In my experience the welcome that is extended to newcomers in Naperville of all backgrounds is first rate. The best areas in Naperville, with walking distance of the well developed downtown, tend to be pricey. That said should the OP find something in their price range they should have no fears of discrimination.

Quote:
Originally Posted by chitownperson View Post
Joking,right? I've known people who've moved out of there because of the discrimination they faced, and they were Mexican.
 
Old 12-24-2011, 09:28 AM
 
1,002 posts, read 1,418,738 times
Reputation: 493
Quote:
Originally Posted by chet everett View Post
The area to the immeadiate west of Naperville includes some of the most run down and inhospitable portions of Aurora. Those areas have largely become synonomous with the kinds neighborhoods in urban areas where crime overwhelms the decent citizens. Many residents of Aurora's worst neighborhoods do not identify with the American culture whatsoever. I am not saying it is right for folks to fear that similar things could harm their property values in Naperville but it is understable how folks could have such fears.

In contrast the economic success of most homosexual couples is generally a plus for neighborhoods. Stereotypes aside, many homosexual couples really are the kind of people that appreciate a well kept home, often renovating and landscaping with both more vigor than typical new home owners as well as having a predisposition toward things high on the visual appeal scale.

In my experience the welcome that is extended to newcomers in Naperville of all backgrounds is first rate. The best areas in Naperville, with walking distance of the well developed downtown, tend to be pricey. That said should the OP find something in their price range they should have no fears of discrimination.
It sounds like you're making assumptions about my Mexican friend, but let me just say that he's well educated, well spoken, is a hard working professional and does not perpetuate the "stereotypes" "decent citizens" have of some minorities... his kids are also well spoken and educated, yet he, AND his kids, still encountered discrimination from people in their community and in the schools. Of course, his kids were the only non-whites of their class, and were made to feel so.

It's ironic that you say "stereotypes aside", and then go straight on to perpetuate a stereotype that "many homosexual couples really are the kind of people that appreciate a well kept home..." The whole problem my friend faced was that there were too many people in his community stereotyping him and his family based on their ethnicity and non-"traditional" family culture... but that's really not too surprising considering that Naperville has been a long time stronghold for conservatives.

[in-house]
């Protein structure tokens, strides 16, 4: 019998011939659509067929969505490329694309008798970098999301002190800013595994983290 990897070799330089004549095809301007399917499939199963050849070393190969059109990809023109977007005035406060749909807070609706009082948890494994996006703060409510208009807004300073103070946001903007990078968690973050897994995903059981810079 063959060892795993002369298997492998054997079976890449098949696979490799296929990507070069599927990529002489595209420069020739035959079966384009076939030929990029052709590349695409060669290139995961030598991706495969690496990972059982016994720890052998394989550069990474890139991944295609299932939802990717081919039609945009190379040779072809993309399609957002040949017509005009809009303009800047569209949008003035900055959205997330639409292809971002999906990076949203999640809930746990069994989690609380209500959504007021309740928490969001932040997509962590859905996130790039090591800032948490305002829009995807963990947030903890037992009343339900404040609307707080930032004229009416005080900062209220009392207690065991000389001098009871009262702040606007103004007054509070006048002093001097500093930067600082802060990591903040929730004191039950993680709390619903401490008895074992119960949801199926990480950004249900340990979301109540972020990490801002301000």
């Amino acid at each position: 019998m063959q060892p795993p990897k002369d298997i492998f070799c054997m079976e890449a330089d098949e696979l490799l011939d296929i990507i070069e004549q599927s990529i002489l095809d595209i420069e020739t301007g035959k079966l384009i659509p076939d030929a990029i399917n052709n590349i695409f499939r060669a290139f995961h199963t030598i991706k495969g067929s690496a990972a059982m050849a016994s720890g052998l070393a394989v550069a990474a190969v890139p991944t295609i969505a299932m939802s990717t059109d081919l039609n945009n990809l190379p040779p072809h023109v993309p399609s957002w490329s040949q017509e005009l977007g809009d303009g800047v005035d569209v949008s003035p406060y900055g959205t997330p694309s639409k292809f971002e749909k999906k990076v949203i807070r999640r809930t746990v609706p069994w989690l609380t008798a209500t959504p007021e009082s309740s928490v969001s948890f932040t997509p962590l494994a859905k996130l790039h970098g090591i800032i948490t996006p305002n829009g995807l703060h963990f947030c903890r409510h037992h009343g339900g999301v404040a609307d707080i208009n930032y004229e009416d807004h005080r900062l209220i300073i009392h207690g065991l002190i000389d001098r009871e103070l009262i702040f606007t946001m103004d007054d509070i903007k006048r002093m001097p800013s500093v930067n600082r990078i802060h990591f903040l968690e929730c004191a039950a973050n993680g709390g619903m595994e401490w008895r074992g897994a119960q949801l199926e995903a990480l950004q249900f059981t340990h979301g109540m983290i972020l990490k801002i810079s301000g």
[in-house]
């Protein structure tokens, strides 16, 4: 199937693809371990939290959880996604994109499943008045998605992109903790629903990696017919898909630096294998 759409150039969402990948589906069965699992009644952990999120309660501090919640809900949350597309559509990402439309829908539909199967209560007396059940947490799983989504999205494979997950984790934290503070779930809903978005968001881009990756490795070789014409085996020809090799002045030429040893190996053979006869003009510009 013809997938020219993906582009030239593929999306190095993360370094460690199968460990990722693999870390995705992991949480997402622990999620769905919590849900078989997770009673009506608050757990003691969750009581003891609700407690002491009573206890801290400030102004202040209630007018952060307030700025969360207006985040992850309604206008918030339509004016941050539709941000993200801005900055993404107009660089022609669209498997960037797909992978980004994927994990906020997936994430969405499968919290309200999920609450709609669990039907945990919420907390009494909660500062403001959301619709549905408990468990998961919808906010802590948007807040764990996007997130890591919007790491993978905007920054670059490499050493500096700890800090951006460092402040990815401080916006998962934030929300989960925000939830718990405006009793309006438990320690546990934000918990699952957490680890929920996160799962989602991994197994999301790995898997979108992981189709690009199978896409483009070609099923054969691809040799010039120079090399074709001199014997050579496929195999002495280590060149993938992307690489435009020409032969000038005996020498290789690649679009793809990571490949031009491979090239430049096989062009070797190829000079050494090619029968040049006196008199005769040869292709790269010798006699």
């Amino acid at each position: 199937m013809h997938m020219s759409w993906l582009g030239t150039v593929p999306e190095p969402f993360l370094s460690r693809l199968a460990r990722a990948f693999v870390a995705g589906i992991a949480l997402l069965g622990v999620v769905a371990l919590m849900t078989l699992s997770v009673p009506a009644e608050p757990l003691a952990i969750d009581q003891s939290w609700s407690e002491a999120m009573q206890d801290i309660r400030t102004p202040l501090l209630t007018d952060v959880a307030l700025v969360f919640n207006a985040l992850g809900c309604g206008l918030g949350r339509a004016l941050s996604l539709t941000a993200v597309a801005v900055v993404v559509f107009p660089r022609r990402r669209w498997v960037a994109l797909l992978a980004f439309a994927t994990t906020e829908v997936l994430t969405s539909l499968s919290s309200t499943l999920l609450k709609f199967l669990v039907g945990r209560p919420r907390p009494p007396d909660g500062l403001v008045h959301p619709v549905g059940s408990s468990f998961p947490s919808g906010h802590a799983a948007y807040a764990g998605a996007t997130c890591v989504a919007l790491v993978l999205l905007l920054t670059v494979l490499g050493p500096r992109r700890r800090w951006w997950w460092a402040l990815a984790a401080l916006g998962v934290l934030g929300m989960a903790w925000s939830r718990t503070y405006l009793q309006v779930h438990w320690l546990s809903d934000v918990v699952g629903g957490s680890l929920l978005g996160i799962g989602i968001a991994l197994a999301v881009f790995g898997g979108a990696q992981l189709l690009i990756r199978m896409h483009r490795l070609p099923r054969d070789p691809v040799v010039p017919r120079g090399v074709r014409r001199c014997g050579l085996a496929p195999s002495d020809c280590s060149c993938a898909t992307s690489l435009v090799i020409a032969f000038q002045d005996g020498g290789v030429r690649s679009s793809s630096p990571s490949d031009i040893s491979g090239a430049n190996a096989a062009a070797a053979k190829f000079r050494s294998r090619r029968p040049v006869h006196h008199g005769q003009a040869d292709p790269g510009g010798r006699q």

Some how I don't get the sense that that's the type of "open mindedness" OP is looking for, but I could be wrong?
 
Old 12-24-2011, 10:11 AM
 
28,384 posts, read 68,028,377 times
Reputation: 18195
My main concern for the OP is their small budget will lead to less desirable areas in general. The trends that I have seen over many years in real estate sales and in leasing out single family homes is that lower income areas tend to be more prone to bigotry than areas with better demographics.

Whether you are considering things like town homes and the use of common areas, or the expectations of children's behavior while on the playground, or pet owners and their tolerance of good habits or even the general amount of "family gatherings" that occur amongst those of lower incomes the sort of things that build neighborhoods vs push down property values are all much different in the areas served by East Aurora High than those in neighboring Naperville.

I know many people of Hispanic backgrounds in areas much more expensive than Naperville who will honestly say that folks that don't bother to get to know them do seem 'cold' if not downright unfriendly and those who are looking for excuses will blame their obvious racial appearance, but the wiser folks will use that subtle bias to motivate themselves and their children to greater achievement. In particular I know a fairly large number of folks of Cuban background in Oak Brook and the success of these household where mom & dad are both physicians, some of the kids are lawyers, others doctors, and still others holders of MBAs from the most prestigious schools onnthe globe are more than enough to actually thank their neighbors for their "coldness"... BTW the success and diversity of the Oak Brook schools is first rate -- children of Asian, East Indian, African American, Hispanic and every other background are well served in small classes with top notch teachers. There is no such thing as an "all white" classroom in D53. I have a little experience with Naperville D203 and I would be shocked if ther are not similar levels of multi-culturalism. The appeal that the town has for East Indians, Asians, and other groups that value education place it high on the lists of high achieving moms and dads that work in demanding roles in IT, healthcare, and general business roles. I wonder which school in Naperville if any could ever be said to be "all white"...

I know a much smaller number of homosexual families but those that I have interacted with through real estate sales have been, bar none, some of the most successful sellers because of the extra level of attention that they gave to the visual aspects of their properties. This is not just something that is a myth, but the reality of what I have seen.